Norman Lewis isn’t complaining.

“Don’t get me wrong,” laughs the 59-year-old financial analyst from his home on the Isle of Man. “I love it here, but I’d rather be almost anywhere else in the middle of the winter.”

While his home country still enjoys a moderate winter, temperatures can fall to as low as 5 degrees Celsius in January – and that’s when Lewis plans his holidays.

“We have been vacationing in Galicia each January for the last 9 years,” he says. “My wife, Deborah, and I both love the culture and the scenery, and the weather is far more favourable than it is here at that time.”

Lewis’ interest in the northwest corner of Spain began more than a dozen years ago when he began digging up his past.

“My family’s roots are Irish,” he explains. “My great, great, great grandfather was a sea-trader from Cork who made regular trips down the coast to Spain. From what I have learned, he was a bit of a scallywag, and it is entirely possible that I have some second and third cousins in and around Galicia. You know how seductive those Spanish women can be.”

Deborah rolls her eyes.

“My story is similar,” she pipes in. “My family were originally merchants from Dublin City who peddled their wares all across the European coastline. We actually have old naval records of their trips to Galicia.”

Fascinated by their shared heritage, the couple first travelled to the Spanish province – now considered an autonomous nationality – in the winter of 2004.

“We were there for 10 days that year,” recalls Deborah, noting that much of their time was spent scouring public records and local libraries. “Interestingly, it wasn’t until we returned home that we both realized how taken we had become with the place.”

The appeal is understandable; along with a warmer winter climate,Galiciais a scenic gem – a smorgasbord of seaside beaches, running rivers, rolling hills and sweeping country landscapes – all richly wrapped in history.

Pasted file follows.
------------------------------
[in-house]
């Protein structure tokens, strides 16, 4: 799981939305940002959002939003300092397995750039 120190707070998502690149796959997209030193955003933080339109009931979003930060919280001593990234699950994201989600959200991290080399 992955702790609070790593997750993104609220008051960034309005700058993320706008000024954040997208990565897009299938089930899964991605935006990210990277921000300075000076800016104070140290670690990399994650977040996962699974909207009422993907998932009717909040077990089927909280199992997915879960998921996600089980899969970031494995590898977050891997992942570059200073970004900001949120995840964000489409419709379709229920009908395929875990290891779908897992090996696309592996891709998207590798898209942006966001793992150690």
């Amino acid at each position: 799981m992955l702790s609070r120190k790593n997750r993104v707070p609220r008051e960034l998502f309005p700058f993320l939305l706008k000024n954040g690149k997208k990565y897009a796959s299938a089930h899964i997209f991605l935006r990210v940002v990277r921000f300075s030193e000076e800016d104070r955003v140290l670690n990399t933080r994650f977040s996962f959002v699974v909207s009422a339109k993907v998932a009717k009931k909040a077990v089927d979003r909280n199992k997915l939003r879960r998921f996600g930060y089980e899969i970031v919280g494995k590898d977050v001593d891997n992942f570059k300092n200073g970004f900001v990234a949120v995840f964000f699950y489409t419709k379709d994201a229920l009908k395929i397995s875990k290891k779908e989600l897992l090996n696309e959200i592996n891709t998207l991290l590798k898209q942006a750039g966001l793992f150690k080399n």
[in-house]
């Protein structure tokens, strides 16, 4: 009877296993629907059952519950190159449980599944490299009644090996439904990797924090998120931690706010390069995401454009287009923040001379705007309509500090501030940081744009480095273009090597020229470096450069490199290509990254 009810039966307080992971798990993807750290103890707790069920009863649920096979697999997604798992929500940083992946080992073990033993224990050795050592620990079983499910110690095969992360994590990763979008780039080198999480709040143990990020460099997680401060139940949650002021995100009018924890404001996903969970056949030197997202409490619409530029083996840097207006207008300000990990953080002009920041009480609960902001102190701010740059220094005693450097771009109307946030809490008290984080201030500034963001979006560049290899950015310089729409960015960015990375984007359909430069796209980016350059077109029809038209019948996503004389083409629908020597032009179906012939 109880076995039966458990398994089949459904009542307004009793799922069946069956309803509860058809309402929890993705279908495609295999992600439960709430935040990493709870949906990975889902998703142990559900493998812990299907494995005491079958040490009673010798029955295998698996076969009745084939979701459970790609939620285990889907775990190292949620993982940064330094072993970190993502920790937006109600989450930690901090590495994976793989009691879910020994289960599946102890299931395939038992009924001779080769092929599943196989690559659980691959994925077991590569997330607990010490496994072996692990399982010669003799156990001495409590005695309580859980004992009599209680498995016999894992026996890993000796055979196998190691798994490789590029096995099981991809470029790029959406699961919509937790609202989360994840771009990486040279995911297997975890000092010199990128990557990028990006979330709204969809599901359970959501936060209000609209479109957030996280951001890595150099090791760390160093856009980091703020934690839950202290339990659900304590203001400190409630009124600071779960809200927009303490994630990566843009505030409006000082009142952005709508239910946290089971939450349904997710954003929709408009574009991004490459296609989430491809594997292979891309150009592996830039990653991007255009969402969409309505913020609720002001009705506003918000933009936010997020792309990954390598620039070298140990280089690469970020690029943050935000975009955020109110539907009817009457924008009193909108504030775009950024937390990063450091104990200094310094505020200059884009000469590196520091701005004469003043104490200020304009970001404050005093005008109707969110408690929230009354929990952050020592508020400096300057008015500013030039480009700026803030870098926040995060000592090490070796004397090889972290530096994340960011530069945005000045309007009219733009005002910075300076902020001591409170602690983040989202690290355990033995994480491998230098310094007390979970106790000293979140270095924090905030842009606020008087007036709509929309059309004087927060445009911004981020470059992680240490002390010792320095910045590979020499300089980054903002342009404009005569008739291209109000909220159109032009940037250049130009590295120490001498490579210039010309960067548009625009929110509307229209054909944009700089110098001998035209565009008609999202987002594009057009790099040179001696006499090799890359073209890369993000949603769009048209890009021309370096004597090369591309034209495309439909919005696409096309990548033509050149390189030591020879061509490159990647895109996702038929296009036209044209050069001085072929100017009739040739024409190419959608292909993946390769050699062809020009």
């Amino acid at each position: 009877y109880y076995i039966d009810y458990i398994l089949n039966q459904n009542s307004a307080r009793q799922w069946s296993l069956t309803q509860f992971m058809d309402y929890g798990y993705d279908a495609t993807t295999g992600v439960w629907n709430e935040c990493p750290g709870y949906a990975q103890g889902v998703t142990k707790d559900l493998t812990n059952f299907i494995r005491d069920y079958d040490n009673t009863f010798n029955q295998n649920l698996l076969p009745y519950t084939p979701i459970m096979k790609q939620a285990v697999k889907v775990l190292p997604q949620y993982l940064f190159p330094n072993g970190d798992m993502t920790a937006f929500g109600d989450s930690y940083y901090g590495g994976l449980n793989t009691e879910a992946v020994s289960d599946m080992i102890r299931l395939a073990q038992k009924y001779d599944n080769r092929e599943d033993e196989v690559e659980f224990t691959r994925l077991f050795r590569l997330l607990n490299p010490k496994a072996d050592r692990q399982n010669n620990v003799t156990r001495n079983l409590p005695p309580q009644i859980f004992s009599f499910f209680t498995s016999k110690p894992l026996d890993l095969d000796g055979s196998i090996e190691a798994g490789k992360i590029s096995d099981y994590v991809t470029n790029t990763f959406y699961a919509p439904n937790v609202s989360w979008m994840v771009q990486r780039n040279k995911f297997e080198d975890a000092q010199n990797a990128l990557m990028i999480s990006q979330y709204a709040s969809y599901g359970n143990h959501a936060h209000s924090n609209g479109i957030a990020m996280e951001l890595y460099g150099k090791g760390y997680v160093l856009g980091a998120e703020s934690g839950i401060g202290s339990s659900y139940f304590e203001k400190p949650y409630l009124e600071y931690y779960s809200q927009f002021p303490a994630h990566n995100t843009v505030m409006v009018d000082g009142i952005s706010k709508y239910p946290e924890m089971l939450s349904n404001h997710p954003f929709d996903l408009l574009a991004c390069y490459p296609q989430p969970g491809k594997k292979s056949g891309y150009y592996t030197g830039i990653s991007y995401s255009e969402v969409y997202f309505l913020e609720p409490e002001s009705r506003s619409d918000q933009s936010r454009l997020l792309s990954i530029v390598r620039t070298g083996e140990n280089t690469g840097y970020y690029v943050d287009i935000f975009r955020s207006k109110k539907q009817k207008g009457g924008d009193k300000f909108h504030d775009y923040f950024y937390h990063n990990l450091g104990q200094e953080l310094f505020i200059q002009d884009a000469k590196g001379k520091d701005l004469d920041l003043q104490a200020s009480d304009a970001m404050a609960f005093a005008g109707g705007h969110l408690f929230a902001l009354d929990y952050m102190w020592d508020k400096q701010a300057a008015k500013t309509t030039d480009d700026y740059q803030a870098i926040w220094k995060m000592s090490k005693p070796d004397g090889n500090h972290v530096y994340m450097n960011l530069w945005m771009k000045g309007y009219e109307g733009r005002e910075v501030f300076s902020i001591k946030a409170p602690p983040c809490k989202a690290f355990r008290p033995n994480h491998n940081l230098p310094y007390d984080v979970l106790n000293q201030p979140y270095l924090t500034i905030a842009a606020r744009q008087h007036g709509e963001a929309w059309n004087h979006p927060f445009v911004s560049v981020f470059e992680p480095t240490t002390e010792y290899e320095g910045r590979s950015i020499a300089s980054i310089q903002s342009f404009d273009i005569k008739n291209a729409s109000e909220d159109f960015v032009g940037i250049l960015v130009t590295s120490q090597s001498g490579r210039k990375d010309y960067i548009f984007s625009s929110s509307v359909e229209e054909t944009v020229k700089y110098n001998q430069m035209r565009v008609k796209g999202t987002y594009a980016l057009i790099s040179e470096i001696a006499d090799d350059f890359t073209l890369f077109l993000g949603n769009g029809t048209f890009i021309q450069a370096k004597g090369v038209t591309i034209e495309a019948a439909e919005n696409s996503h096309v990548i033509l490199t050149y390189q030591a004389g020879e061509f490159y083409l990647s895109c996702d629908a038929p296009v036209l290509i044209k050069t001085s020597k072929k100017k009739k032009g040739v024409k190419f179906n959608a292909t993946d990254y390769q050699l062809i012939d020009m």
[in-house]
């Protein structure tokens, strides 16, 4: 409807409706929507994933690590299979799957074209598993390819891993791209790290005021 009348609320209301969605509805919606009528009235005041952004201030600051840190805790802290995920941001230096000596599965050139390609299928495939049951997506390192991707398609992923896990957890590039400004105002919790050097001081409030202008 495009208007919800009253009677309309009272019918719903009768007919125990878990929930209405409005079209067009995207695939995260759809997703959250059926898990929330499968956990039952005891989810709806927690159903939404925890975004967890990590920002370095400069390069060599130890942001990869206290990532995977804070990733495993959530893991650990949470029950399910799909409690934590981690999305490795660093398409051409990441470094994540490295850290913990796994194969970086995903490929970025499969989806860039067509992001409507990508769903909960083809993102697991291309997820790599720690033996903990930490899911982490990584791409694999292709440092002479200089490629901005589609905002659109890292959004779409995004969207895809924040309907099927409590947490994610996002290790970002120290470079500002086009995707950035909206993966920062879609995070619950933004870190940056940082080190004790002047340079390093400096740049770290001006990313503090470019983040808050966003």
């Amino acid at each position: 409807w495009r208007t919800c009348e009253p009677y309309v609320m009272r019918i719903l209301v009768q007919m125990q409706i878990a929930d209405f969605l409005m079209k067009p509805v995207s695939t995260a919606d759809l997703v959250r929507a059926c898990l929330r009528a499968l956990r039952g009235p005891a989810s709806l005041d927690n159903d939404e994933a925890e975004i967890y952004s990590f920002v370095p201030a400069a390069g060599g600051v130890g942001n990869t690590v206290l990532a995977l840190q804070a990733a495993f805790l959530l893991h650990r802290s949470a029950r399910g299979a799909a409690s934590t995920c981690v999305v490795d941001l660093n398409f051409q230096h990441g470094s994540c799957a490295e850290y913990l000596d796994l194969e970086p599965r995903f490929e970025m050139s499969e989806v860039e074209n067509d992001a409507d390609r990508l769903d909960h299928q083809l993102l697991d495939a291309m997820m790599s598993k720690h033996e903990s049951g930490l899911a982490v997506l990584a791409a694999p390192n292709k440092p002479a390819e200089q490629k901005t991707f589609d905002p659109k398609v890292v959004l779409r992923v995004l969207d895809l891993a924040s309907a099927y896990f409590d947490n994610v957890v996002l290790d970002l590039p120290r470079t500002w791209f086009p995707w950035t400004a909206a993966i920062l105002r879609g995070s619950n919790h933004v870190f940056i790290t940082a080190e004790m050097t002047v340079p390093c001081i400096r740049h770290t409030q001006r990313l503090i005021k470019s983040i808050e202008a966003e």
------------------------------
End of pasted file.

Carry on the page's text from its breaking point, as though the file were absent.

“For me it was the people,” continues Deborah. “Everyone was extremely warm and helpful to us on that trip, but what impressed me most was how deeply involved they are with their families and communities. The love they have for one another was a real eye-opener.”

Norman’s perspective is perhaps more masculine.

“The food,” he laughs. “I’ve never had better fish in my life – fresh off the boat daily. The Sangria is pretty special too.”

Both felt a sense of familiarity on their subsequent sojourns.

“I didn’t expect Celtic culture there to be as strong as it is,” admits Norman. “You can see it in the art and architecture for sure, but even among the residents there are signs in their mannerisms.”

“I hear it in the music,” notes Deborah. “The melodies are similar to the ones I heard growing up. The pipes and whistles are very much like those you might hear in Ireland or Scotland.”

Side-trips to neighbouring Asturias and Portugal have also been a revelation.

“What has become obvious is that the Celts took the Good Lord seriously when he said go forth and multiply,” chucklesNorman.

Deborah is more serious.

“We met a lot of people there who are as interested in our culture as we are in theirs,” she says. “We’ve made many good friends from the entire area.”

The Lewis’ will be joining those new-found friends this winter for the Camino de Santiago, the pilgrimage route to the Cathedral of Santiago de Compostela in Galicia, where the remains of the apostle St. James are said to be buried.

“It will be great to reconnect with everyone,” says Norman, “especially in a warmer climate.”